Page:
Lacking Votes, Frontier Asks for Another Delay for Spirit Merger Approvalby Daniel McCarthy /
Frontier Airlines is asking for another delay on a shareholder vote to approve the proposed merger with Spirit Airlines.
In a letter sent to Spirit CEO and General Counsel on Sunday and made public this week, Frontier CEO Barry Biffle asked for the shareholder vote, currently scheduled for this Friday, to be delayed. Frontier is asking for the delay seemingly to garner more support for the Spirit deal amid a bidding war with JetBlue.
“We still remain very far from obtaining approval from Spirit stockholders based on the proxy data we received as of July 8,” Biffle wrote in his letter.
Biffle and Frontier want the vote delayed to July 27 to drum up more support for the deal, which has been hanging in the balance since the original announcement since JetBlue made a competing bid public in April. JetBlue’s deal, which is now a $3.7 billion all-cash takeover according to CNBC, remains significantly higher than Frontier’s, now a $2.6 billion cash-and-stock combination, but carries some regulatory approval issues.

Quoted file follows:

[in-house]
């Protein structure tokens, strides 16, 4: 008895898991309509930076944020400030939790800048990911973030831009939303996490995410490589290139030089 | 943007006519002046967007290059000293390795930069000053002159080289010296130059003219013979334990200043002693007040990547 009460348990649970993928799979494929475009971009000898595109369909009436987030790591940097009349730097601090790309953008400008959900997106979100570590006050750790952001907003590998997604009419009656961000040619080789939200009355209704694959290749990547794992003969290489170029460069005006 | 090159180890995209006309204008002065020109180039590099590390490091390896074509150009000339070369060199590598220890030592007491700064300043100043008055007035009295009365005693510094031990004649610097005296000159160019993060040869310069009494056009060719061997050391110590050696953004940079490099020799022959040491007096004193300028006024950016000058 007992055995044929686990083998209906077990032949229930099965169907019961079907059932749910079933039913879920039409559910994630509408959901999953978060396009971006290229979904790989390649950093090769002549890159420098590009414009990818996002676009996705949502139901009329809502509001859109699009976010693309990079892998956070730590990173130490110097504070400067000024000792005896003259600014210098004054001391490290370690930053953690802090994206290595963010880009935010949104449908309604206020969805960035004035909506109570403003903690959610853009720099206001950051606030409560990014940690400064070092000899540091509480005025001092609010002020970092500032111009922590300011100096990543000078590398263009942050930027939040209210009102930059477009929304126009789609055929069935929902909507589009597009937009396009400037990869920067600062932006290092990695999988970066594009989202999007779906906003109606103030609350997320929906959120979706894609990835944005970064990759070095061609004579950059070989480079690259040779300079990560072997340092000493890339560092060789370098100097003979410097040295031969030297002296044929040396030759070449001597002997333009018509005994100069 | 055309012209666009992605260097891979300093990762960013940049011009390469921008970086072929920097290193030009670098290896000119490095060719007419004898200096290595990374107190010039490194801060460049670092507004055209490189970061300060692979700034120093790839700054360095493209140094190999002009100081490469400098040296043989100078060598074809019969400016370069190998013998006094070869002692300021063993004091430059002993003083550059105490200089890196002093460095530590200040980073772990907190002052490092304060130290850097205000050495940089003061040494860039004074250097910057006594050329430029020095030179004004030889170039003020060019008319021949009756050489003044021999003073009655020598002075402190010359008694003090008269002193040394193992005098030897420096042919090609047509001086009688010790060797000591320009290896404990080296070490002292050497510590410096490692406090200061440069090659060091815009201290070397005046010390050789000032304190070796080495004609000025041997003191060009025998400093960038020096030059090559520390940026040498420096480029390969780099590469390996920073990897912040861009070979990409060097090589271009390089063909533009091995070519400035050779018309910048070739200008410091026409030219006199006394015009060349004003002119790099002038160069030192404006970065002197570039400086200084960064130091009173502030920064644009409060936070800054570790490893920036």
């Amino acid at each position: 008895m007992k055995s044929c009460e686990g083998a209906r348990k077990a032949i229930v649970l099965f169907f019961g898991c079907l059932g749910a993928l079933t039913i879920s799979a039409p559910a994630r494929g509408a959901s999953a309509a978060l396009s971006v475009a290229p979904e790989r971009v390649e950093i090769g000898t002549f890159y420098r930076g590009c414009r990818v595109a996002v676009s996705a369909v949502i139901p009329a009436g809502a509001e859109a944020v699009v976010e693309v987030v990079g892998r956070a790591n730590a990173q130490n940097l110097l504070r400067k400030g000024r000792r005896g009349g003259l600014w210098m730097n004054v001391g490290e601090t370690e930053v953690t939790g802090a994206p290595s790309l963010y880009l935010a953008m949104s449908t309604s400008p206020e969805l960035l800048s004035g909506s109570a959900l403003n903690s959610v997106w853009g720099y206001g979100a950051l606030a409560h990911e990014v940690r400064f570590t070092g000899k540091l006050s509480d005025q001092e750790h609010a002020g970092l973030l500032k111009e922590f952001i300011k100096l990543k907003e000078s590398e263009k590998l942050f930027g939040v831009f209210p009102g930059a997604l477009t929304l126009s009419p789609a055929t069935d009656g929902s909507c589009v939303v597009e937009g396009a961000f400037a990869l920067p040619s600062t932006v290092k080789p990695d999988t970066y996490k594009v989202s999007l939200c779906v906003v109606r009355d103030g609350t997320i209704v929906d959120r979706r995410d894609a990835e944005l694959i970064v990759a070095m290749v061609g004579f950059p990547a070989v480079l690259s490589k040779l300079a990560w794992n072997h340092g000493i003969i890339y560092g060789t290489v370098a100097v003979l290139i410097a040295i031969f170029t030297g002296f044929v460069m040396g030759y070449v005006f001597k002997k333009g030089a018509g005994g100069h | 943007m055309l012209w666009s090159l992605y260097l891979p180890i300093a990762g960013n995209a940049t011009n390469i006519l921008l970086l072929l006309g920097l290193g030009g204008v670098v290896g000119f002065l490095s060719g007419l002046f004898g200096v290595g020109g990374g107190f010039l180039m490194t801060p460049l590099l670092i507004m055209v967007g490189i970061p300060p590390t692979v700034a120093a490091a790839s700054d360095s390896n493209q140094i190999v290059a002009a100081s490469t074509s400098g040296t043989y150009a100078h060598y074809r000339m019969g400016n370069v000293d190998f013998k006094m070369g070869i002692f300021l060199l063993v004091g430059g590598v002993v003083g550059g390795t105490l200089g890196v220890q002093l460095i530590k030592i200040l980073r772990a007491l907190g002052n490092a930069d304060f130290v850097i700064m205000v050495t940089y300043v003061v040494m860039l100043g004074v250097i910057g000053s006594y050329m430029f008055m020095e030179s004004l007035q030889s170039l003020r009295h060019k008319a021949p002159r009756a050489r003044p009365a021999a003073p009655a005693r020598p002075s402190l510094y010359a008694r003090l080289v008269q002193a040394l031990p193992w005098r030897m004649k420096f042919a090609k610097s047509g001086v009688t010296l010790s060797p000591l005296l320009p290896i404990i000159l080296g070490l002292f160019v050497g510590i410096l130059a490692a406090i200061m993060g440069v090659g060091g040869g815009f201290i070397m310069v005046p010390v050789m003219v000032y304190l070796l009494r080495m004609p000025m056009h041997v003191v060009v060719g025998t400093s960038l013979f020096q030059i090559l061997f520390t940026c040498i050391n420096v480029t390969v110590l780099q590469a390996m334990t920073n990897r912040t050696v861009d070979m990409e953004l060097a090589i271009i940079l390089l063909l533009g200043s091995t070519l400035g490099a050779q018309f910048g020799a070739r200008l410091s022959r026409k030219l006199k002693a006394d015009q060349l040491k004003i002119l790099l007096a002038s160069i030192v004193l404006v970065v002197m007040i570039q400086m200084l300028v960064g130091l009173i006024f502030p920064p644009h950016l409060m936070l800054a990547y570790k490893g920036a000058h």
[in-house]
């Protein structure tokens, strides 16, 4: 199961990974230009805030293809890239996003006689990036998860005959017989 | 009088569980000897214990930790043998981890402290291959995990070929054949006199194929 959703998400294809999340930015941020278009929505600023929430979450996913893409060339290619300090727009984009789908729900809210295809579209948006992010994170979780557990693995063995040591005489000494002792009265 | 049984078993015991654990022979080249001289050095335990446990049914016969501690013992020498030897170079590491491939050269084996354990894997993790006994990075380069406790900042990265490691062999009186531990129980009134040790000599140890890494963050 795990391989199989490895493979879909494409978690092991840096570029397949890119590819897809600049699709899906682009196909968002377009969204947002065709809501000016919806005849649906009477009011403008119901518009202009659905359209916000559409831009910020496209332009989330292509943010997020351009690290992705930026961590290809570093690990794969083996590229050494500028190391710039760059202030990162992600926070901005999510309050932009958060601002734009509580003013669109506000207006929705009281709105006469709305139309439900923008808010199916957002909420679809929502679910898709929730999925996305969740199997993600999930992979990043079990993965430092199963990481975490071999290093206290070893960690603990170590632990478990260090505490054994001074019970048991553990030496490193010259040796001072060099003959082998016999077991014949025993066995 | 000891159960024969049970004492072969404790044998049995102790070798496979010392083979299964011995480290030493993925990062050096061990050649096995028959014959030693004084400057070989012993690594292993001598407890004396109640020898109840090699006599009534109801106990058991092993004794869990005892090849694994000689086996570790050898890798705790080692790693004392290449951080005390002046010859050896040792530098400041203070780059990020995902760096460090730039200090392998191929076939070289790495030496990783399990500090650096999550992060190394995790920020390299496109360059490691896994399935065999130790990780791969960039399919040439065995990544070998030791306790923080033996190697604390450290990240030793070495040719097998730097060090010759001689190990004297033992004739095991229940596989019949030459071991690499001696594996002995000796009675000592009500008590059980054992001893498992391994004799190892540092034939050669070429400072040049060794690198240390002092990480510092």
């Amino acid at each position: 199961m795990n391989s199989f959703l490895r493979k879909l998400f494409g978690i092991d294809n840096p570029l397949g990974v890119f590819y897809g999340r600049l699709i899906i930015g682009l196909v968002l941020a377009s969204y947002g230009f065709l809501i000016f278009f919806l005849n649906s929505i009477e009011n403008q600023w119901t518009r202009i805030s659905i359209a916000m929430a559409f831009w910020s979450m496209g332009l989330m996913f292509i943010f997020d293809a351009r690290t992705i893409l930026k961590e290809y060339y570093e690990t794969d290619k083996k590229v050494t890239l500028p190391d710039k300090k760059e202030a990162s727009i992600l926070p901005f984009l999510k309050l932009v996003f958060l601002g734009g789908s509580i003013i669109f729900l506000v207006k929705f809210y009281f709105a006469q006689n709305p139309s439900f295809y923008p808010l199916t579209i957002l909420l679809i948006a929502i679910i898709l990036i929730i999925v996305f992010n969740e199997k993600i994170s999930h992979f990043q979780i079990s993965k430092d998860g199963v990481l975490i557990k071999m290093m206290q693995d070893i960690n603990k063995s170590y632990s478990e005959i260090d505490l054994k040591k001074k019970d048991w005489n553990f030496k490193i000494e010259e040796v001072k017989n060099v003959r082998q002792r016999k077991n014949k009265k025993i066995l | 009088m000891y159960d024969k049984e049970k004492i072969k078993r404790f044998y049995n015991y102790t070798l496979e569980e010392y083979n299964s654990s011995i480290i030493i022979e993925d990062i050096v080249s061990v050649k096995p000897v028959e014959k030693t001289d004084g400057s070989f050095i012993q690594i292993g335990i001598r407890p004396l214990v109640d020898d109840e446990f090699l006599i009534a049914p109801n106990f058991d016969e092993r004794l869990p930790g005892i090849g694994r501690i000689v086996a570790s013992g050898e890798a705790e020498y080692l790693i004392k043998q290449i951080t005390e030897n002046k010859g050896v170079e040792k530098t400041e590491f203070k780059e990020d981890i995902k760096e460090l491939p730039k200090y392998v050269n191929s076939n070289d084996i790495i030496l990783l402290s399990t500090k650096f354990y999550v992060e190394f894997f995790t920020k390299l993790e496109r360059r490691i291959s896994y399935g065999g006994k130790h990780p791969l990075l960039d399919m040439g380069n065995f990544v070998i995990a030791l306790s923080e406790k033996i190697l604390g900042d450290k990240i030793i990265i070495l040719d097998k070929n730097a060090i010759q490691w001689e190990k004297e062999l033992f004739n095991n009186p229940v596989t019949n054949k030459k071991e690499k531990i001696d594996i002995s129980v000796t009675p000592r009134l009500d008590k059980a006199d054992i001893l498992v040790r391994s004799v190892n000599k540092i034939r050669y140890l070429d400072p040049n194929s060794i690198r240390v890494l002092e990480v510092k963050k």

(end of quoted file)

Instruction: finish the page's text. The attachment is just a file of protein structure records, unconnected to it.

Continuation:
Spirit’s Board of Directors had voted unanimously against the JetBlue offer in May, telling shareholders that the offer “is NOT in the best interests of Spirit and its stockholders” because of “substantial regulatory hurdles” that would make the deal “not reasonably capable of being consummated.”
In particular, Spirit said that JetBlue’s Northeast Alliance with American Airlines, which was heavily expanded over the past two years particularly out of New York and Boston, will make it incredibly difficult to gain the regulatory approval it would need for the deal to go through.
The future of Spirit, one of the U.S.’s most well-known low-cost carriers, remains unclear. If the merger with Frontier goes through, the combined passenger count from 2019 would have put the merged company at about the same passenger count as JetBlue, which is currently the 6th largest carrier in the U.S.